I’ve been backing up some of my larger files to Bluray lately, instead of trying to upload them over a 10 Mbps uplink.
In the past, I used GPG (on a .tar or compressed .tar.xz) or Veracrypt (on a file container) to encrypt at rest, before burning those files onto a standard UDF/ISO9660 optical disc. Now that I use a Linux desktop, I wanted something slightly more native — a method that
- protects the directory structure and filenames without needing to use an archive file (like .tar);
- would be generally unintelligible on a Windows PC (this is a feature, not a bug); and
- could be scripted on the command line for server backups, without requiring a GUI.
Based on some resources online, I settled on using LUKS.
1. Make an ISO container.
truncate -s 23500M image.iso
2. Set up a loop device.
sudo losetup /dev/loop1 image.iso
(If there has already been a loop device set up, you may have to increment the number.)
3. Format the loop device as a LUKS container.
sudo cryptsetup luksFormat /dev/loop1
4. Create a block device mapping for the LUKS container.
sudo cryptsetup luksOpen /dev/loop1 volume1
This will create a device-mapper block device at
/dev/mapper/volume1 (or whatever other argument you gave the command).
5. Make a UDF filesystem on the block device.
You’ll need the
mkudffs executable to run this particular command. (On Fedora,
sudo dnf install udftools.)
sudo mkudffs --label='Give the filesystem a label' /dev/mapper/volume1
In actuality, there’s no need to use the UDF filesystem, since the filesystem isn’t being written raw to the disc — and this encrypted data disc won’t be going into any hardware video players. In theory,
mkfs.ext4 could work just as well.
6. Now mount the UDF filesystem.
sudo mkdir /media/datadisc sudo mount -t udf /dev/mapper/volume1 /media/datadisc
To mount with the right permissions for a nonroot user, add the
-o uid=XXXX,gid=XXXX flag on the mount command.
7. Copy any files into the mount point.
8. Safely unmount the UDF filesystem.
sudo umount /dev/mapper/volume1
9. Close up the encrypted LUKS container and clean up the loop device.
sudo cryptsetup luksClose volume1 sudo losetup -d /dev/loop1
10. Burn the ISO file as-is to disc.
A standard way to burn the raw image to the optical disc:
growisofs -dvd-compat -Z /dev/sr0=image.iso
11. Mount the disc through 3 steps.
While your desktop environment may attempt to automatically mount the LUKS-encrypted disc, that seems to fail for some reason related to the readonly nature of the disc. Manual steps on the terminal:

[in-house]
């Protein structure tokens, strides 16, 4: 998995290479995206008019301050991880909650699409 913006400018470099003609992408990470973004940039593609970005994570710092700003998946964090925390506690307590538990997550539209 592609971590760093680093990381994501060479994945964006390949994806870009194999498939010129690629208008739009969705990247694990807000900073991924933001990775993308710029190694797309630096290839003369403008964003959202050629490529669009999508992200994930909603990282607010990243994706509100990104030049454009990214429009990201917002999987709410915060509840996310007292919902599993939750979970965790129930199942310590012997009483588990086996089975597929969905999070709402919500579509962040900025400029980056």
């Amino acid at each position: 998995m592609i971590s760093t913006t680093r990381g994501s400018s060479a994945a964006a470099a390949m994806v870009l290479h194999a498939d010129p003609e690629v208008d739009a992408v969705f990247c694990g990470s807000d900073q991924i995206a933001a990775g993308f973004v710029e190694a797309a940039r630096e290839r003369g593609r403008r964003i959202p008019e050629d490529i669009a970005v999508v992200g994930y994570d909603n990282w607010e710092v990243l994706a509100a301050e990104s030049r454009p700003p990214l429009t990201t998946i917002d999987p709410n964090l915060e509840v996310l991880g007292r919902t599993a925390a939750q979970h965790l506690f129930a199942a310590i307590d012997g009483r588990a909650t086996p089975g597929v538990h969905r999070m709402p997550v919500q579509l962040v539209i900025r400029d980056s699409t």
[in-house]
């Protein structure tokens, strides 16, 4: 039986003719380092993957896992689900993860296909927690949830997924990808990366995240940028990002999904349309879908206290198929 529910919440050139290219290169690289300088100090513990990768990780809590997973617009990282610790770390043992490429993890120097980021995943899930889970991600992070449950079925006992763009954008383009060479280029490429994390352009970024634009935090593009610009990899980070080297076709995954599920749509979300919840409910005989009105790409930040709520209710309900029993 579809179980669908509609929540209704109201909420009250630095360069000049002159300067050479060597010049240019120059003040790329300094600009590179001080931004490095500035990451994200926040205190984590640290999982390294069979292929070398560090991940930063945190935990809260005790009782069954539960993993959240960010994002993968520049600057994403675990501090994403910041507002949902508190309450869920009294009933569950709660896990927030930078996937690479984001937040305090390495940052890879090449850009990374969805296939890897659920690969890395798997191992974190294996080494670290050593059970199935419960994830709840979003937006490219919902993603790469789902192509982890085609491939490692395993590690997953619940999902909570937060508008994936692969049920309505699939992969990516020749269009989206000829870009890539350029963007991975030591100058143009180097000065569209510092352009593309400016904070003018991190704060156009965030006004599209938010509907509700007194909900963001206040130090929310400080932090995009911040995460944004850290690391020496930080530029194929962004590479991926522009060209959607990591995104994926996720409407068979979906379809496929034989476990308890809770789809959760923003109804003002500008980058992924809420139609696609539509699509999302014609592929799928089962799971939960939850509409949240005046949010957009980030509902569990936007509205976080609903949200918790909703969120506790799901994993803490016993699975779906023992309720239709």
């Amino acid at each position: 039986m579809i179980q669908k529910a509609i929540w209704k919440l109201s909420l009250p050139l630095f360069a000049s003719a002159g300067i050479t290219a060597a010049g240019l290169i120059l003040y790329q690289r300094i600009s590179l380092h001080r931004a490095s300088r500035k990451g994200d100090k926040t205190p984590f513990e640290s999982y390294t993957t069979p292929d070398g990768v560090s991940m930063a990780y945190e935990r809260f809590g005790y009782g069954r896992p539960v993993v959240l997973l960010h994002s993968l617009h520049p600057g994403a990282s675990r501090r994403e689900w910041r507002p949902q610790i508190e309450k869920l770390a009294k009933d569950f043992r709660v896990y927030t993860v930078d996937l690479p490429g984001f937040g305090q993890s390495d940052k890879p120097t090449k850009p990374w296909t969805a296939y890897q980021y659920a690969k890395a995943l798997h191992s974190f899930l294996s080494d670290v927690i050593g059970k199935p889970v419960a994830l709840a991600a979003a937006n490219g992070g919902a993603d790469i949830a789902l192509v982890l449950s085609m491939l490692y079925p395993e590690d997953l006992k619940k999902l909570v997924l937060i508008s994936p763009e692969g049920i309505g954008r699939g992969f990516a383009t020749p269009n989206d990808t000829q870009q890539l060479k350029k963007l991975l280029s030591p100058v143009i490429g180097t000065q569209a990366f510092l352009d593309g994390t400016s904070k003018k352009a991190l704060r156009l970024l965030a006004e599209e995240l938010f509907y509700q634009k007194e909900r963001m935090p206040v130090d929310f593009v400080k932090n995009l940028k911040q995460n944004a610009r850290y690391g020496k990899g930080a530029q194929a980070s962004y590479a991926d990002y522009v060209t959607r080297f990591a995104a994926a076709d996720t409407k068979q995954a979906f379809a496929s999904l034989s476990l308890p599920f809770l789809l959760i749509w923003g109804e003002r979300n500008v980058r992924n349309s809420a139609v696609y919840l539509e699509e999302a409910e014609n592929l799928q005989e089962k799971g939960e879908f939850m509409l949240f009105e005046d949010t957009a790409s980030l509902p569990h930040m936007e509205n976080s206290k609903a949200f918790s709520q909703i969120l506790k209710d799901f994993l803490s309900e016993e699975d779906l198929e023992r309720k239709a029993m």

sudo losetup /dev/loop1 /dev/sr0 sudo cryptsetup -r luksOpen /dev/loop1 volume1 sudo mount -t udf -o ro /dev/mapper/volume1 /media/datadisc
To later unmount, the steps in reverse:
sudo umount /dev/mapper/volume1 sudo cryptsetup luksClose volume1 sudo losetup -d /dev/loop1
5 Replies to “Creating a LUKS-encrypted DVD/BD data disc”
Yes, since you use LUKS on a predefined size of course there is no benefit in using UDF.
A nice solution would be something like genisoimage with an option to encrypt using LUKS, so that you use only as much bytes as needed for the ISO and then using UDF for that thing.
In theory your solution could also be recognized by Gnome3 keyring and automatically mounted.
Then you would not need 3 manual steps to mount and unmount. With external HDDs and USB flash drives it works. In theory should not make a difference if it is a optical media or not.
The GNOME3 keyring does detect the optical disc and attempts to help with decrypting with LUKS. However, perhaps because the block device is read-only, that integration fails to successfully mount the disc.
Maybe the result is different with another filesystem.
Thanks for writing this up.
To solve the mounting issue, change the filesystem block size to 2048 with
-b 2048to match the optical media’s sector size. See this post for more details: https://gitlab.com/cryptsetup/cryptsetup/issues/337#note_37678446. I ran into the same issue when using ext4 inside the LUKS container, and indeed, after changing the block size to 2048, mounting works perfectly (even in the GUI) without using an intermediate loop device.
Thanks for the tip! I’ll update the blog post after I try it out.
You can use
losetup -fto get first unused loop device.